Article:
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Tuesday, November 15, 2011
Lecture by David Figlio: Intended and Unintended Consequences of School Accountability
4:00 PM -  5:30 PM
David Figlio, Orrington Lunt Professor of Education, Social Policy and Economics at Northwestern University
David Figlio

AbstractSchool accountability systems are intended to lead schools to educate children more efficiently and raise student performance. However, accountability systems also provide incentives for educators to attempt to manipulate the system so that they look as good as possible. This presentation provides evidence on the desired and unintended consequences of school accountability. I focus on how the design of school accountability system can affect these various consequences, and offer some lessons that states can take to heart as they plan their No Child Left Behind Act waiver proposals this winter.

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Wednesday, November 16, 2011
School Accountability, Standards, and Family Sorting
8:30 AM - 10:00 AM

CIERS Mission:The objective of the Causal Inference in Education Research Seminar (CIERS) is to engage students and faculty from across the university in conversations around education research using quantitative research methods.This seminar provides a space for doctoral students and faculty from the School of Education, Ford School of Public Policy, and the Departments of Economics, Sociology, Statistics, and Political Science to discuss current research and receive feedback on works-in-progress. Discourse between these schools and departments will create a more complete community of education scholars, and will provide a networking opportunity for students enrolled in a variety of academic programs who may have similar research interests.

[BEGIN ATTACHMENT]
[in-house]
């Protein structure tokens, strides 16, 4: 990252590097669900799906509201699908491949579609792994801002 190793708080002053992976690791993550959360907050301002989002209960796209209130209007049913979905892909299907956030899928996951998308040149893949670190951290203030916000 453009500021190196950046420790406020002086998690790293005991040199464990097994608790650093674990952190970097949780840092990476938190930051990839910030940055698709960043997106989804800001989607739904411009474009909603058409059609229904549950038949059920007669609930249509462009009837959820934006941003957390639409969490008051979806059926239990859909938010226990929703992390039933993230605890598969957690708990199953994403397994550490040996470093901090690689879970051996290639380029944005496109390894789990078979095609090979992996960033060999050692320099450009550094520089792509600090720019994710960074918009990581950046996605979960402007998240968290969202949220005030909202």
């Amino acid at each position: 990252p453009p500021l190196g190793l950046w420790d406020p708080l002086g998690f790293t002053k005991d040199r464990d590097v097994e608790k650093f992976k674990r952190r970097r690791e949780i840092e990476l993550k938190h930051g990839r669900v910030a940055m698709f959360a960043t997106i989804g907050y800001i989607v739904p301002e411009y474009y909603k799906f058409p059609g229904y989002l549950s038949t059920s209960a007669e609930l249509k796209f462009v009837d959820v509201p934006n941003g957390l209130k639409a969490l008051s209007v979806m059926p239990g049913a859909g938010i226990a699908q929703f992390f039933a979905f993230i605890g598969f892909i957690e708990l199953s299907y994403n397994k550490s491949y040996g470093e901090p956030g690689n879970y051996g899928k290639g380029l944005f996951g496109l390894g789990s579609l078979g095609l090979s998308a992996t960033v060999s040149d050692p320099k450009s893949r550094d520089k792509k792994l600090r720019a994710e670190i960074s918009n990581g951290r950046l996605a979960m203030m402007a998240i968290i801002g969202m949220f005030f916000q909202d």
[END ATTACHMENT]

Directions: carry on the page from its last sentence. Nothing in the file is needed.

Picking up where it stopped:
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Wednesday, November 30, 2011
Understanding Choice of High School Curriculum: Preferences, Expectations, and Interactions Inside and Outside the Family
8:30 AM - 10:00 AM

CIERS Mission:The objective of the Causal Inference in Education Research Seminar (CIERS) is to engage students and faculty from across the university in conversations around education research using quantitative research methods.This seminar provides a space for doctoral students and faculty from the School of Education, Ford School of Public Policy, and the Departments of Economics, Sociology, Statistics, and Political Science to discuss current research and receive feedback on works-in-progress. Discourse between these schools and departments will create a more complete community of education scholars, and will provide a networking opportunity for students enrolled in a variety of academic programs who may have similar research interests.

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